Genevieve Dulan, MD, Robert V Rege, MD, Deborah C Hogg, BS, Kristine K Gilberg-Fisher, RN BSN, Nabeel A Arain, MD MBA, Seifu T Tesfay, RN MS, Daniel J Scott, MD. University of Texas, Southwestern
Introduction: We previously developed 9 inanimate training exercises as part of a comprehensive, proficiency-based robotic training curriculum that addressed 23 unique skills identified via task deconstruction of robotic operations. The purpose of this study was to evaluate construct validity and workload of the 9 exercises.
Methods: Expert robotic surgeons (n = 8, fellows and faculty) and novice trainees (n = 4, medical students) each performed 3-5 consecutive repetitions of the 9 standardized exercises. 5 used FLS models with or without modifications, including Peg Transfer, Clutch/Camera Peg Transfer, Pattern Cut, and Interrupted and Running Suture; 4 used other commercially available and custom made components, including Rubber Band Transfer, Stair Rubber Band Transfer, Clutch/Camera Navigation, and Running/Cutting Rubber Band. Each task was scored for time and accuracy using modified FLS metrics; task scores were normalized to a previously established proficiency level and a composite score equaled the sum of the 9 normalized task scores. Questionnaires were administered regarding prior experience. After each exercise, participants completed a validated NASA-TLX Workload Scale to rate the mental, physical, temporal, performance, effort and frustration levels of each task. Comparisons used Mann-Whitney tests; p<0.05 was considered significant.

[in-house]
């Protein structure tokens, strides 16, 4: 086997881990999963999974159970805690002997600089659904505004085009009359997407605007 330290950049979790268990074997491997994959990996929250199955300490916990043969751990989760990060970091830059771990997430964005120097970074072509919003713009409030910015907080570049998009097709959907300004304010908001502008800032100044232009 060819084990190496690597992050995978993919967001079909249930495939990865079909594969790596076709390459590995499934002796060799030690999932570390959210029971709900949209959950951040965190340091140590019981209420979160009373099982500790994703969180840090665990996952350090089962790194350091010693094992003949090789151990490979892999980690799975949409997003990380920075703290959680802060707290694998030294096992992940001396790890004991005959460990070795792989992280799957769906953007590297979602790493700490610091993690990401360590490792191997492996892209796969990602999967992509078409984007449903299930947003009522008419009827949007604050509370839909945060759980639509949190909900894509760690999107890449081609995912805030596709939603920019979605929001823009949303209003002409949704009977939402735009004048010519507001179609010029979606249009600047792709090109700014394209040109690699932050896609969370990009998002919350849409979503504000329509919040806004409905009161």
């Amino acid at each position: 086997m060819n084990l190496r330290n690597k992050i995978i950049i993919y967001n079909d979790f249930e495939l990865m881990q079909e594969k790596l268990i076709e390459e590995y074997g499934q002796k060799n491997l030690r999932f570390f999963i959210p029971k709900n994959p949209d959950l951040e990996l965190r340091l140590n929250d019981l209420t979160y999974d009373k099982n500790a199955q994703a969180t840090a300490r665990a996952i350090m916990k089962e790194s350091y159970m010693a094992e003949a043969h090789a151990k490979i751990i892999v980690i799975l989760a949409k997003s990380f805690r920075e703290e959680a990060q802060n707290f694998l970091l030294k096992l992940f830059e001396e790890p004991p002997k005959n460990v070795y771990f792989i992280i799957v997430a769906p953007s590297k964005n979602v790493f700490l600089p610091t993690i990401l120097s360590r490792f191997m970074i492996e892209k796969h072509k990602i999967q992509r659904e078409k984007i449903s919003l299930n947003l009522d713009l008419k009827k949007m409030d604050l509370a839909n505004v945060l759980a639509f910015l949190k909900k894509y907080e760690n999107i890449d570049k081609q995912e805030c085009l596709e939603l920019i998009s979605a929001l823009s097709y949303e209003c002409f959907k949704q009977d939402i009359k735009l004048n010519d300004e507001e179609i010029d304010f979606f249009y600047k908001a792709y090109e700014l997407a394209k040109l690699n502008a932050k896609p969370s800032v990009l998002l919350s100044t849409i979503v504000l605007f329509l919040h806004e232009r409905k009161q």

Results: Experts had performed 151 (range 15-600) robotic operations; novices had observed ≤ 1 robotic operation. For all 9 tasks (Table) and the composite score, experts achieved significantly better performance than novices: 932 ± 67 vs. 618 ± 111 (p<0.001), respectively. No significant differences were detected between experts and novices for the 9 tasks and the overall workload (scale 1-10, 10 = high workload) ratings: 4.8 ± 2.1 vs. 5.3 ± 0.6 (n.s), respectively. Importantly, frustration ratings were relatively low for both groups (4.0 ± 0.7 vs. 3.8 ± 1.6, n.s.).
|Task 1||Task 2||Task 3||Task 4||Task 5||Task 6||Task 7||Task 8||Task 9|
Conclusion: Using objective performance metrics, all 9 exercises demonstrated construct validity. Workload was similar between experts and novices and frustration was low for both groups. These data suggest that the 9 structured exercises are suitable for proficiency-based robotic training.
Program Number: S090